I also don’t talk about my marriage, even though my husband has been in most of my musical projects and is an amazing and important aspect of my music. Maybe it could make good fodder for my art, but I am old-fashioned in a way. I love being a wife. I perform that role, and my personal brand of femininity, in my own way. You may see me sweat and scream on stage, but you’ll rarely see the quiet, intimate moments of my day. If I have ever cooked for you, you might catch a glimpse, but I prefer to reserve that part of myself for my closest loved ones.


    Which feminist voices are keeping you alive halfway into 2018?

    Whenever I tour, I make a point to play with women and marginalized folks, and lately I have been inspired the surge of female/queer empowerment I have found in the music scenes of Portland and Seattle. Queer cartoonist and zinester Nicole Georges, of the podcast Sagittarian Matters, inspired me to start my own podcast, Sparkle and Destroy, to celebrate those noisy women. For example, a recent podcast showcased a female sound engineer I met on tour.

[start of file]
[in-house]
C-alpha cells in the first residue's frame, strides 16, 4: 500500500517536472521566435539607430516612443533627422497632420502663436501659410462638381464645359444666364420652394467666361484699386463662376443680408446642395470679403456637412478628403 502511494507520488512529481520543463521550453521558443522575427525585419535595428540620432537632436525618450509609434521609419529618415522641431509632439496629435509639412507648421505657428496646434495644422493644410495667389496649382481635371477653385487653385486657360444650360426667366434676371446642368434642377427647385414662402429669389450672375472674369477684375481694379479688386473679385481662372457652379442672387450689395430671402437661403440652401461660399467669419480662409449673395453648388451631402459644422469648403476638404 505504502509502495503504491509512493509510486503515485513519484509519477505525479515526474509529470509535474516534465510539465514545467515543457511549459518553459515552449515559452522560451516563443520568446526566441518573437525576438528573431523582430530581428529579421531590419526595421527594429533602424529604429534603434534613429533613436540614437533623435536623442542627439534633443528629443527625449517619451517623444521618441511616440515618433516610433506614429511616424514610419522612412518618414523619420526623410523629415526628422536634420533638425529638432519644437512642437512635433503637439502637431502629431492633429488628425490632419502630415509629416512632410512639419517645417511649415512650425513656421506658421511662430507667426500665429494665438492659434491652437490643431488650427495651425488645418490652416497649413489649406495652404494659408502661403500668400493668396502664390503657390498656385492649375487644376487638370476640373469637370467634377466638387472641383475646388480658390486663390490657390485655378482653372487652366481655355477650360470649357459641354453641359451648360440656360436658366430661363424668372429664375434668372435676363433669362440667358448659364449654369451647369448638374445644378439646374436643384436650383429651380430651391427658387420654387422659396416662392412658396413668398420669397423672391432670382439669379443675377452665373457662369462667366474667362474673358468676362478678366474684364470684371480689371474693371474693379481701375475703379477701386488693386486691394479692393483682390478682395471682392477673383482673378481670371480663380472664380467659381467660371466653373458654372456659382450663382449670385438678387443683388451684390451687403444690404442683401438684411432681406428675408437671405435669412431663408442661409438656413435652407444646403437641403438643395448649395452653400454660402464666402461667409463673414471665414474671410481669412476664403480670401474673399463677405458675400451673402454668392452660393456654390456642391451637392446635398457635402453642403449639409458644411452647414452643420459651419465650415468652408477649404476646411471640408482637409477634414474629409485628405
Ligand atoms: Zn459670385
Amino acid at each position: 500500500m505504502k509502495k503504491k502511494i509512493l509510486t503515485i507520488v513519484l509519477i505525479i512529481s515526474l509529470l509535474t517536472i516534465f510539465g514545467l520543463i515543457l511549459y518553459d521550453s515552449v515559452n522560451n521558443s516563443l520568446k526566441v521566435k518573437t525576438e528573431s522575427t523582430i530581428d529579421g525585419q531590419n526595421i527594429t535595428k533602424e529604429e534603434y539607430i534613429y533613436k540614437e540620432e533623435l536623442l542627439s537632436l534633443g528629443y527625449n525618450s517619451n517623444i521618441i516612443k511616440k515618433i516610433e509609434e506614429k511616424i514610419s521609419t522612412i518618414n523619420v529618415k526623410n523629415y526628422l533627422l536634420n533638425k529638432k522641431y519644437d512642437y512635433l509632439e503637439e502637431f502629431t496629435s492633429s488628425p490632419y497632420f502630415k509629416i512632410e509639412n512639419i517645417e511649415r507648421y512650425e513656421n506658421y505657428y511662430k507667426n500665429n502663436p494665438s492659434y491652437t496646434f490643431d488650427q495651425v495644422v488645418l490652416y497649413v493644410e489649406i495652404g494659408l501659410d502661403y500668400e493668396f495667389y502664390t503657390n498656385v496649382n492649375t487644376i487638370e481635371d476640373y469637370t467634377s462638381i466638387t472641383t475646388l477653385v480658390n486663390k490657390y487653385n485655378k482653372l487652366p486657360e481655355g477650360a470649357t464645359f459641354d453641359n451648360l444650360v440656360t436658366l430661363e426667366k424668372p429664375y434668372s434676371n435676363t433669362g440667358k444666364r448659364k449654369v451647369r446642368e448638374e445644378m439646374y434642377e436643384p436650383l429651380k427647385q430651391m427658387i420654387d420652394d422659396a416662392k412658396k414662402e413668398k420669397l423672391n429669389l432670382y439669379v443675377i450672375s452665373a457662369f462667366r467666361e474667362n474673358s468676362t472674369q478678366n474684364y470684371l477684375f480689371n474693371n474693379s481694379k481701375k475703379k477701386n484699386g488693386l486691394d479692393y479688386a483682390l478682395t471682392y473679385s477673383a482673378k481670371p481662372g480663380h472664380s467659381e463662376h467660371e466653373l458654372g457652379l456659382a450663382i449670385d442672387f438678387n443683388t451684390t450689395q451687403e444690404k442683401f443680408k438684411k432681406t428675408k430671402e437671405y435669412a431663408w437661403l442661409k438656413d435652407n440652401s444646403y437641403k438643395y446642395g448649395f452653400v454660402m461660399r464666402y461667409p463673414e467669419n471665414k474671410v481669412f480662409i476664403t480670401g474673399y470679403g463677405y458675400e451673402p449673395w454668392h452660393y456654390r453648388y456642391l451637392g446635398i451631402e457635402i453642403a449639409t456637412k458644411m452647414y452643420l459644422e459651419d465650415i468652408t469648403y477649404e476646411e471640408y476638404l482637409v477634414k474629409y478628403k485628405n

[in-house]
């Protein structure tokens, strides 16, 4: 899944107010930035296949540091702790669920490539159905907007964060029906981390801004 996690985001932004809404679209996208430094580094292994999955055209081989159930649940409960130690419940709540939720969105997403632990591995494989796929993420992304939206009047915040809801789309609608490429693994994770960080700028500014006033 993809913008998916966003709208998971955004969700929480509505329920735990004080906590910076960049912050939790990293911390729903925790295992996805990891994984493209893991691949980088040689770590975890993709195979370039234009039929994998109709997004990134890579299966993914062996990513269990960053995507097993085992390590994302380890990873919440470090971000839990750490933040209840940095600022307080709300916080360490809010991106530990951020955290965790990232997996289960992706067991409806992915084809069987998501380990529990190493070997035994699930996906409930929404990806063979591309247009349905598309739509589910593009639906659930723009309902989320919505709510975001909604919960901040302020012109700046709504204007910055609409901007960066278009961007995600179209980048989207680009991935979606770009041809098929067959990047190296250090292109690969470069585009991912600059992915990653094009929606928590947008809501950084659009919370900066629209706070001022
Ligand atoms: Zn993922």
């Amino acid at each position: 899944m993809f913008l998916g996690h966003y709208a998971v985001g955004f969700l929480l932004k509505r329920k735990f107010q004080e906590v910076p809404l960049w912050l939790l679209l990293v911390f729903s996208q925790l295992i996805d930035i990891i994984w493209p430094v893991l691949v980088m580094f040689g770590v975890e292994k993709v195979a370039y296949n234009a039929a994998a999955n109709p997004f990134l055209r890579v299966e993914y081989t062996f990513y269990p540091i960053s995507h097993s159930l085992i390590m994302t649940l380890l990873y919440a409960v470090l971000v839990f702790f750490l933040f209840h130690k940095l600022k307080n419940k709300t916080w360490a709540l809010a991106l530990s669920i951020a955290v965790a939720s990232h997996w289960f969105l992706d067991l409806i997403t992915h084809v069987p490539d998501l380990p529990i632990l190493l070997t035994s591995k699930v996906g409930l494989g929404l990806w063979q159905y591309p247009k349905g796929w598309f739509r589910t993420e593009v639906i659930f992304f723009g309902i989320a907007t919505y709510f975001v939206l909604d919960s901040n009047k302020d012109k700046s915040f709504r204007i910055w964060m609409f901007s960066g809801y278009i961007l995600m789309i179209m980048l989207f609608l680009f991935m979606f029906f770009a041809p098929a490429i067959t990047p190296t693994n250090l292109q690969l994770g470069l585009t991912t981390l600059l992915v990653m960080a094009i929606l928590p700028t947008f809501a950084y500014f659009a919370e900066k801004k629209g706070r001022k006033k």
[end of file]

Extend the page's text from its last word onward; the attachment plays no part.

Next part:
So, a lot of the voices saving me are voices I am personally engaging with day-to-day or in my earbuds. Aside from these everyday comrades, the voice of Phoebe Robinson on her podcast Sooo Many White Guys makes me laugh through the pain. I think we are in a great era of female comedians, and I love it. The new wave of feminism is funny, human, smart, and lethal. Of course, Leslie Gore is all of those things. She was my first feminist love. I mean, c’mon. “You Don’t Own Me.”


    You have aptly labeled your fan community “The Crusherverse.” What would populate the Crusherverse were it a physical location, and what kind of space would it be – a city? A planet? A solar system?

    This is going to sound cheesy. Crushing it looks different for everybody, but my personal Crusherverse has a lot of small wiener dogs and a neverending pizza buffet and Dolly Parton playing on repeat.


    So much of what you do is DIY: music videos, the aforementioned zine, your Sparkle and Destroy podcast, even a bit of homesteading with your many beautiful chickens. What new skills/projects do you see yourself picking up in the next year?